Alpha Testing…

Initially, we wanted to do the first trial of our “alpha testing” for the PIR: Premier Information Retrieval mobile application…but we have to postpone until next month (February).

However, the world’s premier antiartificial influence, Hexagon Lavish®, a scientific research and development startup, will be conducting the second leg of its “alpha testing” for early users of its informational interpretation technology, PIR: Premier Information Retrieval. The technology will be introduced in the nature of a mobile application that performs immediate detection of potentially harmful substances [in food and drink] via the smartphone camera. Our beta version has been developed for Android® smartphones.

Our aim with “alpha testing” is to test the waters with the beta version of informational interpretation software and also to see how market behavior plays out (measuring the inefficiency). In these days, with the onset of COVID-19 changing the way people see the world around them, they are going to have a growing concern with what’s in their food and having the means to make that determination. Enter the era of PIR.

The detection aspect of the PIR software. Courtesy of Hexagon Lavish®

For the moment, our software is designed to perform immediate detection (< 20 seconds) of foods made with, containing or prepared with tomatoes or black beans. Solid foods, yes, but also liquids…

Our current investor’s wife has a susceptibility to tomatoes [and strawberries], so the personal affection towards PIR was sufficient to have his interest in our product piqued.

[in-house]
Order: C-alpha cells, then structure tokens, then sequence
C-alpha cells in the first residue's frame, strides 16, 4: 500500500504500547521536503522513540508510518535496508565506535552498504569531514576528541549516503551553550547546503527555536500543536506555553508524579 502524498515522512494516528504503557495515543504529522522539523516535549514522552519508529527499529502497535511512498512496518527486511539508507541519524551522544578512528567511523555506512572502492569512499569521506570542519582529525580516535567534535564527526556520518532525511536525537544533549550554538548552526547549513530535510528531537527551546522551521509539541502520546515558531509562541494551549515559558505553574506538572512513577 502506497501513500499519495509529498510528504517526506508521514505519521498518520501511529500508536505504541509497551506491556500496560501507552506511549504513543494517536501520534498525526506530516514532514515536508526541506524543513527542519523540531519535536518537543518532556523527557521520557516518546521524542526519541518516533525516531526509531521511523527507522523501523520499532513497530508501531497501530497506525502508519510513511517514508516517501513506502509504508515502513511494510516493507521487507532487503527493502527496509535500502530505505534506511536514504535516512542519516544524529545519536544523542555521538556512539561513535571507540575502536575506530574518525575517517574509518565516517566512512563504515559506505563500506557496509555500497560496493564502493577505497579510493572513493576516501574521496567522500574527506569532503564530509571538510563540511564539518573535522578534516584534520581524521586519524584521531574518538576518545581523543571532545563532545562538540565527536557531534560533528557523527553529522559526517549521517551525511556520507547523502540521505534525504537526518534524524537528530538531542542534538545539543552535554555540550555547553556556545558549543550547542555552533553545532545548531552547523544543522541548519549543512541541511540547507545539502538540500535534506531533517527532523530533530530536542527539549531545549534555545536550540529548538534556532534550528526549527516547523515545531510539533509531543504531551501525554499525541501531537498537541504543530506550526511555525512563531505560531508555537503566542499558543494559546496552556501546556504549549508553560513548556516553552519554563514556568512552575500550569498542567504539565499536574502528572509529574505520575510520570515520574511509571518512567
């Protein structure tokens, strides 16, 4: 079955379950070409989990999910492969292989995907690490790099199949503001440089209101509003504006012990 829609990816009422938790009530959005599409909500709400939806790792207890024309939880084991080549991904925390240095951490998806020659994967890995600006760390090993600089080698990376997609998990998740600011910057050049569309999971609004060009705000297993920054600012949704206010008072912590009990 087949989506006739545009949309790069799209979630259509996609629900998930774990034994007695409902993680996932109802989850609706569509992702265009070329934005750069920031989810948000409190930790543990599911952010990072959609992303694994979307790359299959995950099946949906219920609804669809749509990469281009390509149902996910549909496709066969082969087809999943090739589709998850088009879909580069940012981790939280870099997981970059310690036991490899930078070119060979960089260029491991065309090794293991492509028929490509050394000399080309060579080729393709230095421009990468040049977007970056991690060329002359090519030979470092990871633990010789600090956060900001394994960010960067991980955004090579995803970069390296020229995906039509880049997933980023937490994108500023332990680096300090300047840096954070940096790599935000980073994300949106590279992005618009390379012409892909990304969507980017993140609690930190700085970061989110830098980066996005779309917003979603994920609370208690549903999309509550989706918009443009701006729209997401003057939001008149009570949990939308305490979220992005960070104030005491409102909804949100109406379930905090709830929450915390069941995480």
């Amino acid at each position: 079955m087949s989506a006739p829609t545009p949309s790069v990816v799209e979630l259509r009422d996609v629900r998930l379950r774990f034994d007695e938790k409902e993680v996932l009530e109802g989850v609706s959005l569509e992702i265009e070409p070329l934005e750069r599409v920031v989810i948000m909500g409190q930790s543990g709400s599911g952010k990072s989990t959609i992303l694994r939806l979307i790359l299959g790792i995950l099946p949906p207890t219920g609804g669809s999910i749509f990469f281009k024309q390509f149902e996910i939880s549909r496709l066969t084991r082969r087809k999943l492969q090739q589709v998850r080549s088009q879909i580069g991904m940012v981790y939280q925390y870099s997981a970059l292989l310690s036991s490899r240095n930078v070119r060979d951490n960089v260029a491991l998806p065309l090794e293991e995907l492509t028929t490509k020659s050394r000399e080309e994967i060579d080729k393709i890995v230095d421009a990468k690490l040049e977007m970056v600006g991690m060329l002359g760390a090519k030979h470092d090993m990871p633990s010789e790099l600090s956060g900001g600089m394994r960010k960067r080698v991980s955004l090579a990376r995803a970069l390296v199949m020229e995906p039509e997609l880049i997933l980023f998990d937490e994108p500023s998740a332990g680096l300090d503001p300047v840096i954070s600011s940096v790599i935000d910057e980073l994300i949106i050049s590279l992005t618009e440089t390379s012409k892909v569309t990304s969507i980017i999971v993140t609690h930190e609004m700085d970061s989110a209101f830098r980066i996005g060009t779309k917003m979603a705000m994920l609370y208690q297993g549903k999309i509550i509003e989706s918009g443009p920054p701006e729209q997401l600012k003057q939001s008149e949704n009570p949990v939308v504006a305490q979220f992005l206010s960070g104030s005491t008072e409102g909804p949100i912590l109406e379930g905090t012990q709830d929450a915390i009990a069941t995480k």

Our current investor experiencing the informational interpretation technology.

The vision is to pursue the implementation and sustainability of practicality as far as scientific application for the “everyday layperson”. The development of informational interpretation technology is not a moonshot ambition. Rather, it’s about getting the alpha mined out, and let us explain what that means. Emphasizing practicality instead of chasing moonshot ambition illustrates a comprehension of the difference between risk and uncertainty. The former entails randomness whose model parameters you are uncertain; the latter entails randomness whose models you are uncertain.

Using the PIR mobile app on a McDonald’s® hamburger. Courtesy of Desmond J. Watson.

It takes a ton of experimental data to play with here just to retrieve information that resides in 10⁵ dimensions, so for people to see this as trivial, it tells me that they just don’t realize the amount of computational firepower it takes to pull this off.

For instance, in the ImageShot up above featuring a regular hamburger from McDonald’s, there is ketchup on the hamburger. Tomato paste is an ingredient used in making ketchup. Now you can’t see the ketchup in the ImageShot…but what does PIR see?

The results…

Hexagon Lavish®